TEHRAN -- The chief commander of Iran’s Army said Wednesday the ongoing developments in neighboring Afghanistan do not pose the slightest threat to the country as borders are under surveillance using high-tech electronic equipment.
“Our Armed Forces are in the best condition and have been preparing for the biggest threats for years, and the recent events in Afghanistan do not pose any threat to our country,” Major General Abdolrahim Mousavi said.
He made the remarks as he visited the Dowqarun border in the southeast of the country to assess military units and closely inspect the military, vehicular, relief and electronic equipment of the army units deployed in the border area.
The senior commander said the country’s Armed Forces are well capable of handling security issues emanating from certain developments in Iran’s neighboring countries.
“More than 90 percent of the borders are monitored by various electronic systems, sensors, cameras and drones,” he said, adding that the information received is analyzed and decided accordingly.
Mousavi said land, sea and air borders are controlled by the country’s Armed Forces using “up-to-date systems.”
The commander of the Islamic Revolution Guards Corps (IRGC)’s Ground Force says Iran’s eastern border with Afghanistan is totally calm and secure despite the ongoing conflict between the country’s government and the Taliban militant group.
“Despite the ongoing war in Afghanistan, no incident worthy of mention has so far happened along Iran’s common border with this country, and full security and calm prevail along the eastern border with Afghanistan,” Brigadier General Muhammad Pakpour said on Sunday during a visit to Iran’s common border with Afghanistan and after inspection of military units stationed there.
The remarks come as over the past weeks, the Taliban have overrun areas in Afghanistan bordering five countries – Iran, Tajikistan, Turkmenistan, China and Pakistan.
The militant group claimed on Wednesday that it has captured the strategic border crossing of Spin Boldak along the frontier with Pakistan, continuing its sweeping gains.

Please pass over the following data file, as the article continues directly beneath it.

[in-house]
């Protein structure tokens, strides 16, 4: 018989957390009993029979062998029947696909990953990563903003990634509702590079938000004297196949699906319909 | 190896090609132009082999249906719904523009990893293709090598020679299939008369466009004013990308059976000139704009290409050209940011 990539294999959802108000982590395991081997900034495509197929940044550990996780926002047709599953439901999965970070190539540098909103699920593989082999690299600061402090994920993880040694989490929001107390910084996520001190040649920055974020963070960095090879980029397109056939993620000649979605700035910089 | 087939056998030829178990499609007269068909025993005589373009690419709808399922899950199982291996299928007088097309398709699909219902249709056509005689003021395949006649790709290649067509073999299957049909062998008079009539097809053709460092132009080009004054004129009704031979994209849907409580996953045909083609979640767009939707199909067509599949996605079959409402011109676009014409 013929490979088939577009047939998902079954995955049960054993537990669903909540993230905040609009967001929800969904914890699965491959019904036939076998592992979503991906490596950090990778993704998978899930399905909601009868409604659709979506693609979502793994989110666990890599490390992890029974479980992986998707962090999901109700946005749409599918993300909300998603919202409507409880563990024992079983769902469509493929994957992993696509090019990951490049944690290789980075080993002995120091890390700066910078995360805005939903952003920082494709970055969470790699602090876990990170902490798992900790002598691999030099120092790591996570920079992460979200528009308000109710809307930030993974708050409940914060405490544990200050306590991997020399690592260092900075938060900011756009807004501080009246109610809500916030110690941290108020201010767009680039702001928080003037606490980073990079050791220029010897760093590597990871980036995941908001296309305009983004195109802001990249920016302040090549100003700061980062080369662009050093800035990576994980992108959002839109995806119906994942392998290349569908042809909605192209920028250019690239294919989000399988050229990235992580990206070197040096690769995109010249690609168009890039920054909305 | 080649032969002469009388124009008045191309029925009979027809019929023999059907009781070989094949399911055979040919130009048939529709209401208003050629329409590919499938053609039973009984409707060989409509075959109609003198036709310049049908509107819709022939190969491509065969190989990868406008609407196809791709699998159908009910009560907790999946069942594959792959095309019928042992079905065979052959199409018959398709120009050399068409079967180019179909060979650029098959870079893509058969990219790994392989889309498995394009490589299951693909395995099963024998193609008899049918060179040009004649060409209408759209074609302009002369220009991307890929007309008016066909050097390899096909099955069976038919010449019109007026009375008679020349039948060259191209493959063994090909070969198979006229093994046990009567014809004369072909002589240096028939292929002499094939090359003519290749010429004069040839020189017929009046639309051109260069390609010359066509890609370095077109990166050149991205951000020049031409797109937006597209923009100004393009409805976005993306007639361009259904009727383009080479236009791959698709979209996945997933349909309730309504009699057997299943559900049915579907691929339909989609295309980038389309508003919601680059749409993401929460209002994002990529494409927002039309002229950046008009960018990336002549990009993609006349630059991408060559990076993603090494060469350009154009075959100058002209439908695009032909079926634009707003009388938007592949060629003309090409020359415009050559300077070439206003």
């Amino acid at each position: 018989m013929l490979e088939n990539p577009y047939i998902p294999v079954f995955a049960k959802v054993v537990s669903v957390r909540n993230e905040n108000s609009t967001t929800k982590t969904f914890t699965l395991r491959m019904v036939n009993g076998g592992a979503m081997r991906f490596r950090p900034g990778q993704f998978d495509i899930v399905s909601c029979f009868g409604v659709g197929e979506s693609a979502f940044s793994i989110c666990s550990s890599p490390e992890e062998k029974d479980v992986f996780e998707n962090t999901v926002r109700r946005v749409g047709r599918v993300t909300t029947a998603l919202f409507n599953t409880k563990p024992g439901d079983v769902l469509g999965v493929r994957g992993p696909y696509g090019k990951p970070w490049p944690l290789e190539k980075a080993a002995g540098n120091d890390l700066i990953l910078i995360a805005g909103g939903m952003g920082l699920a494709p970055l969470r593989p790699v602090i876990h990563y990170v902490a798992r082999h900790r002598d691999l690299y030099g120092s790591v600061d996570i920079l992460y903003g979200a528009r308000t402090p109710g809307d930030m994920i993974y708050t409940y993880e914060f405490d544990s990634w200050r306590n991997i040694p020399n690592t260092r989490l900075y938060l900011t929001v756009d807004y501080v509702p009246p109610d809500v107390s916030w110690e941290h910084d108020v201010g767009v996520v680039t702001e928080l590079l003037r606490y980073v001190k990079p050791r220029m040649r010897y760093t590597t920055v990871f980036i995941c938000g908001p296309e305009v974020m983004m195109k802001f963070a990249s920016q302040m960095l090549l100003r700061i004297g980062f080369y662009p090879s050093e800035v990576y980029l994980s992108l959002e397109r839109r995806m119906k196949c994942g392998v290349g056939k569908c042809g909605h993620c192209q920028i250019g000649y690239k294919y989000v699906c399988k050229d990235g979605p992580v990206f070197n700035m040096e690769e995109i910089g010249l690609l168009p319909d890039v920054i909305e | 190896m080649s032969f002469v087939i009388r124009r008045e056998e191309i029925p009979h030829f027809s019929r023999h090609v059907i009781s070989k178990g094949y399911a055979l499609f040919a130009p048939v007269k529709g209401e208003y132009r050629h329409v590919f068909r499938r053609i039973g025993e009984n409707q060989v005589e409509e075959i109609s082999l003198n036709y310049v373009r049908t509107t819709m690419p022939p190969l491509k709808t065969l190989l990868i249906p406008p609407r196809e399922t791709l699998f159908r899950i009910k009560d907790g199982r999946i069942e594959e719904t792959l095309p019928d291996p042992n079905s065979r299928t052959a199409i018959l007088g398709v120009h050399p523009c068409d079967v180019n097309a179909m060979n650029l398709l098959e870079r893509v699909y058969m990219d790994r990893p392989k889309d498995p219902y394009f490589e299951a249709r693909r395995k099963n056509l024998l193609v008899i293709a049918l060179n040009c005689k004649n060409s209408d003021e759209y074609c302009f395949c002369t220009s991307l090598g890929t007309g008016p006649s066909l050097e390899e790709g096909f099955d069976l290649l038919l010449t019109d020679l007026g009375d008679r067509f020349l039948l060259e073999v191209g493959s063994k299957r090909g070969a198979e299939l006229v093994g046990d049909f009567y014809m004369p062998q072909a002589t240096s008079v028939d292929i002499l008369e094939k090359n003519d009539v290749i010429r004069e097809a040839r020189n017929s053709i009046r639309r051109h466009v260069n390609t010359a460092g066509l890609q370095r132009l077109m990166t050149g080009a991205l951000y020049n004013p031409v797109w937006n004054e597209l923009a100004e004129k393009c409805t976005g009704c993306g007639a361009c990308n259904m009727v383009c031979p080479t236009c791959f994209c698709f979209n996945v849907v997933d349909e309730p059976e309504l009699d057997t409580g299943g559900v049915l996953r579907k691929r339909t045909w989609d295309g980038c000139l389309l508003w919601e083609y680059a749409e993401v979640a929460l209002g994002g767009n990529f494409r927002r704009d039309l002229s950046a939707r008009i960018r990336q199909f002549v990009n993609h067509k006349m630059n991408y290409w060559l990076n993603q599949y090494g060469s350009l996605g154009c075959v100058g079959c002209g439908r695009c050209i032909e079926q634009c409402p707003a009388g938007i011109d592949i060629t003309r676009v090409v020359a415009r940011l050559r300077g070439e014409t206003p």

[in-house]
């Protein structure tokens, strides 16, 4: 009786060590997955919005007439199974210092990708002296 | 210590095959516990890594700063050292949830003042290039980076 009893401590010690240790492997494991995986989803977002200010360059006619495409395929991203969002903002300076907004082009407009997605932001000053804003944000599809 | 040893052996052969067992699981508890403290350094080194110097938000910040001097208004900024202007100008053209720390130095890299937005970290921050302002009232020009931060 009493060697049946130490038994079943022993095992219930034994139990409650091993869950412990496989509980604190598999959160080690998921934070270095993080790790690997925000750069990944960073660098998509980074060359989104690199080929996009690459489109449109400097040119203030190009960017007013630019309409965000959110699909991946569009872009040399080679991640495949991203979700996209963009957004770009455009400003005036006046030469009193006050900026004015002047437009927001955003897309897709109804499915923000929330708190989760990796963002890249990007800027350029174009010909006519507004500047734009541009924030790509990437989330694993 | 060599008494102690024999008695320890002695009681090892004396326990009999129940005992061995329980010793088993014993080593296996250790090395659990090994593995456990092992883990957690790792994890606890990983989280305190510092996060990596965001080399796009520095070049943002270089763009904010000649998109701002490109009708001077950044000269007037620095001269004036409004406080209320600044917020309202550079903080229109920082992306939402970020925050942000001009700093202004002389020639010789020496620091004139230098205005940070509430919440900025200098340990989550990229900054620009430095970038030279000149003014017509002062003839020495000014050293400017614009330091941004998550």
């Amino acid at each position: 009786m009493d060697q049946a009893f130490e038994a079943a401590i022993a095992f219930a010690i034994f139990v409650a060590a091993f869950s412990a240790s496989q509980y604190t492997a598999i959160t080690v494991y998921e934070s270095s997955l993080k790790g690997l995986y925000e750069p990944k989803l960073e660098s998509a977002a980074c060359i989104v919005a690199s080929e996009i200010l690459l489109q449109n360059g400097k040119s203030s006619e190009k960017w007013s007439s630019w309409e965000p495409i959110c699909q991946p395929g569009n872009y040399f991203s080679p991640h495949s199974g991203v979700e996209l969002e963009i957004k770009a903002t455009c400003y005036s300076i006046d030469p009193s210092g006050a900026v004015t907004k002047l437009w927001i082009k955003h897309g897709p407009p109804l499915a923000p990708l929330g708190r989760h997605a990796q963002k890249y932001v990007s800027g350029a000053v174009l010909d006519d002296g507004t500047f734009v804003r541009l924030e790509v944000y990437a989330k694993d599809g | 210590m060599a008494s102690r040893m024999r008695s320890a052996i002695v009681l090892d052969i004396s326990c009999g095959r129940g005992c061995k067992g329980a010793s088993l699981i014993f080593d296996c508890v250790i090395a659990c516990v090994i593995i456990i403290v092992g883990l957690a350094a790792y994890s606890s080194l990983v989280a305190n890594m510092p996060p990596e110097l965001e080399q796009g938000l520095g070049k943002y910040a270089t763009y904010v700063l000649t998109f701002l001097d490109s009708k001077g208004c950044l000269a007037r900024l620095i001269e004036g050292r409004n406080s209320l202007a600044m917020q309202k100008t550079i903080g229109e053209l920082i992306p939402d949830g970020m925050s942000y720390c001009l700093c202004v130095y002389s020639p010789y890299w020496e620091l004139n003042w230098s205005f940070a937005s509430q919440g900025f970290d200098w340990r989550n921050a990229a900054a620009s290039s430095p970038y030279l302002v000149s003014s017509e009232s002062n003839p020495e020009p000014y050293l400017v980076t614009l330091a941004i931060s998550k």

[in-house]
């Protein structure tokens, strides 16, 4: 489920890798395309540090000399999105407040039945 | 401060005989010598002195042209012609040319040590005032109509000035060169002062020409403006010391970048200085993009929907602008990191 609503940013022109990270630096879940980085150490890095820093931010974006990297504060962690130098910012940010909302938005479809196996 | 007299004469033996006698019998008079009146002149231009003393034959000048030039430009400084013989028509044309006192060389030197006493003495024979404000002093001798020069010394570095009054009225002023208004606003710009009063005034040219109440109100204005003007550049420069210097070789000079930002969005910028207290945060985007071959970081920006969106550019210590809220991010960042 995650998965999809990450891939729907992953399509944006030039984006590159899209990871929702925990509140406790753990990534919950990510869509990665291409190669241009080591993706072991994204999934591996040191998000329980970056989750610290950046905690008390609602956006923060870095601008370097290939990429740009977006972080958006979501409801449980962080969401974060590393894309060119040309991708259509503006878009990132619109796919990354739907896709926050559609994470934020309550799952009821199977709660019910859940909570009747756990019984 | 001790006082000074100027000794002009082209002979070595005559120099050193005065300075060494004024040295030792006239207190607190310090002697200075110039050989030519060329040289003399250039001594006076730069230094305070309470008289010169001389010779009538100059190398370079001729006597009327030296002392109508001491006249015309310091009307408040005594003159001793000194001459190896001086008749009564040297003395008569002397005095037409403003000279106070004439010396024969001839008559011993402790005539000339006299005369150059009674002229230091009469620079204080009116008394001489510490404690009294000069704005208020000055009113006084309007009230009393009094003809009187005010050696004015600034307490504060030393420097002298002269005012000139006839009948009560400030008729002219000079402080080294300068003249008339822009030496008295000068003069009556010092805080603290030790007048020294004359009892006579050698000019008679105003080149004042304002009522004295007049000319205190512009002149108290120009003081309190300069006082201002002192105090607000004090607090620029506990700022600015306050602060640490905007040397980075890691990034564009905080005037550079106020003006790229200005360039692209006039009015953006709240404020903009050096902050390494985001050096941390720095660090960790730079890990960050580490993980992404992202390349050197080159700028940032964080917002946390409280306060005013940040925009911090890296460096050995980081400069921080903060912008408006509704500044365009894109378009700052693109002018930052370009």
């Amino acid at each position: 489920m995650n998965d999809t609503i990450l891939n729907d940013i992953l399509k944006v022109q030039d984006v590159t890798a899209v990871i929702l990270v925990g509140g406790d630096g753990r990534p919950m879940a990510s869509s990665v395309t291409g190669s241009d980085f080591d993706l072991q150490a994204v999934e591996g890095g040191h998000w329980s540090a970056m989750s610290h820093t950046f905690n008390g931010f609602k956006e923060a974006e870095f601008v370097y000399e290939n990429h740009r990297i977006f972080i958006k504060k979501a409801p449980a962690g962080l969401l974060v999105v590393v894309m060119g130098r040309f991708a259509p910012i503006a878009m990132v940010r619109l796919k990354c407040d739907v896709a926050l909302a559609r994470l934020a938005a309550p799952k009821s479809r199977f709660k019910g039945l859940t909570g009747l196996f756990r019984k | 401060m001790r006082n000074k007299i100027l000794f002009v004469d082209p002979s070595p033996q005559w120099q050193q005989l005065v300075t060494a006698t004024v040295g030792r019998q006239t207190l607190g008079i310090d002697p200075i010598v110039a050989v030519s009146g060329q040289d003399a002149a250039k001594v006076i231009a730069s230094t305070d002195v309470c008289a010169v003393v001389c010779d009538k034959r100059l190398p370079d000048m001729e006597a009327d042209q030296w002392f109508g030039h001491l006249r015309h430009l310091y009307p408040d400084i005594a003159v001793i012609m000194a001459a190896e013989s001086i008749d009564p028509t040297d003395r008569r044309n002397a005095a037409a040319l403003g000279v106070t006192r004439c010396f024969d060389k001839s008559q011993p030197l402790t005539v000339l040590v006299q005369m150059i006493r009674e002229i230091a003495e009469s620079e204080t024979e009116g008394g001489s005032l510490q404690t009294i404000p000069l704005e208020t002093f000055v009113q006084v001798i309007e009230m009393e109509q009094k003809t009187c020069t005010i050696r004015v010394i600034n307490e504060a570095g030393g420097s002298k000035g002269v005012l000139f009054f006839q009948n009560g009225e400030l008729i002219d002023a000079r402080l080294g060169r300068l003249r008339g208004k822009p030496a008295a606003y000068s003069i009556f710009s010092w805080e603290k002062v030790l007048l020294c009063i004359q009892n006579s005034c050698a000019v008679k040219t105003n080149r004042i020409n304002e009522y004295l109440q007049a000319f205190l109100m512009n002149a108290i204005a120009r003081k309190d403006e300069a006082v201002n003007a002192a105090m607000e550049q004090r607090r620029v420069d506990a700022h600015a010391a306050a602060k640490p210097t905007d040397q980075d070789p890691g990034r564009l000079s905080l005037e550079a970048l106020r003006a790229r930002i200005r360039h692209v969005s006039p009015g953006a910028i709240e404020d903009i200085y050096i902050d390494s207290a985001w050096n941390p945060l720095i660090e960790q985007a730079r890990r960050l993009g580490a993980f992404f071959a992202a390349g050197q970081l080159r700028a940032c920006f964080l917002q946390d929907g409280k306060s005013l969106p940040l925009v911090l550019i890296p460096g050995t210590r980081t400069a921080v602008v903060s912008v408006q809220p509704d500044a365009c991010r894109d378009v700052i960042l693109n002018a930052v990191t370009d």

However, Afghan Interior Ministry spokesman Tareq Arian told AFP that while there had been “some movements near the border... security forces have repelled the attack.”
The Taliban gains come amid the stepped up withdrawal of US-led troops from the country after two decades of war and occupation.
President Joe Biden has set September 11 as the deadline for the US’ full exit from Afghanistan.
Meanwhile, Iran’s special envoy for Afghanistan, Mohammad Ebrahim Taherian Fard, has emphasized the need to resolve the current crisis in Afghanistan through peaceful means and to prevent a civil war in the country.
The Iranian diplomat made the remarks in a telephone call with former Afghan president Hamid Karzai on Wednesday, during which the two sides discussed the latest security developments in Afghanistan and the state of intra-Afghan talks between warring sides in Afghanistan.
An Afghan official, who spoke on condition of anonymity, has said a high-powered Afghanistan government delegation is to meet the Taliban in Qatar to jumpstart a long-stalled peace process.
The Taliban group is expected to bring its senior leaders to the table when the two sides meet, possibly on Friday, added the official.
The Doha talks will be led by senior government official Abdullah Abdullah, who heads Afghanistan’s reconciliation council. Karzai is also expected to be among the delegates.